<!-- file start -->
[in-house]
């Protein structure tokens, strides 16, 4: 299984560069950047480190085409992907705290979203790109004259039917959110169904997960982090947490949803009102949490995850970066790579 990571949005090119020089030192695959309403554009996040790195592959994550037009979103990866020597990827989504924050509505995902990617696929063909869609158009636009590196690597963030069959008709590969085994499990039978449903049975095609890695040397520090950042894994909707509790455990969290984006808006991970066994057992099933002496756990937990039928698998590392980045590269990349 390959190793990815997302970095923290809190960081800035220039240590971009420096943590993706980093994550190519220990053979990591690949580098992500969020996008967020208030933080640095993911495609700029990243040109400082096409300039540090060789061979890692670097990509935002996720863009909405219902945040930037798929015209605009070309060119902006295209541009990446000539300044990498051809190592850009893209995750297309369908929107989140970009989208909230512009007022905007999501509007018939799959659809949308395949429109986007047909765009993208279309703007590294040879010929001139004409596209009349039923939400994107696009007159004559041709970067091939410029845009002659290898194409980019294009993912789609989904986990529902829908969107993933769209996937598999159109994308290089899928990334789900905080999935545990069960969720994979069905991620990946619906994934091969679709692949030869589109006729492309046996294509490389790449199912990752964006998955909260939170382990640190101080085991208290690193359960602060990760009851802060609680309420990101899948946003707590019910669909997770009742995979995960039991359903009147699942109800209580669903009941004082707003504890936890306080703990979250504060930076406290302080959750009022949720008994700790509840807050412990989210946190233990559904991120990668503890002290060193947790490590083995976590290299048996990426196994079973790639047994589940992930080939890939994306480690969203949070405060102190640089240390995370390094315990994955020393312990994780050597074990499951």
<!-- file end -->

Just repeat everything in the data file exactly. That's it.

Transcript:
[in-house]
């Protein structure tokens, strides 16, 4: 299984560069950047480190085409992907705290979203790109004259039917959110169904997960982090947490949803009102949490995850970066790579 990571949005090119020089030192695959309403554009996040790195592959994550037009979103990866020597990827989504924050509505995902990617696929063909869609158009636009590196690597963030069959008709590969085994499990039978449903049975095609890695040397520090950042894994909707509790455990969290984006808006991970066994057992099933002496756990937990039928698998590392980045590269990349 390959190793990815997302970095923290809190960081800035220039240590971009420096943590993706980093994550190519220990053979990591690949580098992500969020996008967020208030933080640095993911495609700029990243040109400082096409300039540090060789061979890692670097990509935002996720863009909405219902945040930037798929015209605009070309060119902006295209541009990446000539300044990498051809190592850009893209995750297309369908929107989140970009989208909230512009007022905007999501509007018939799959659809949308395949429109986007047909765009993208279309703007590294040879010929001139004409596209009349039923939400994107696009007159004559041709970067091939410029845009002659290898194409980019294009993912789609989904986990529902829908969107993933769209996937598999159109994308290089899928990334789900905080999935545990069960969720994979069905991620990946619906994934091969679709692949030869589109006729492309046996294509490389790449199912990752964006998955909260939170382990640190101080085991208290690193359960602060990760009851802060609680309420990101899948946003707590019910669909997770009742995979995960039991359903009147699942109800209580669903009941004082707003504890936890306080703990979250504060930076406290302080959750009022949720008994700790509840807050412990989210946190233990559904991120990668503890002290060193947790490590083995976590290299048996990426196994079973790639047994589940992930080939890939994306480690969203949070405060102190640089240390995370390094315990994955020393312990994780050597074990499951």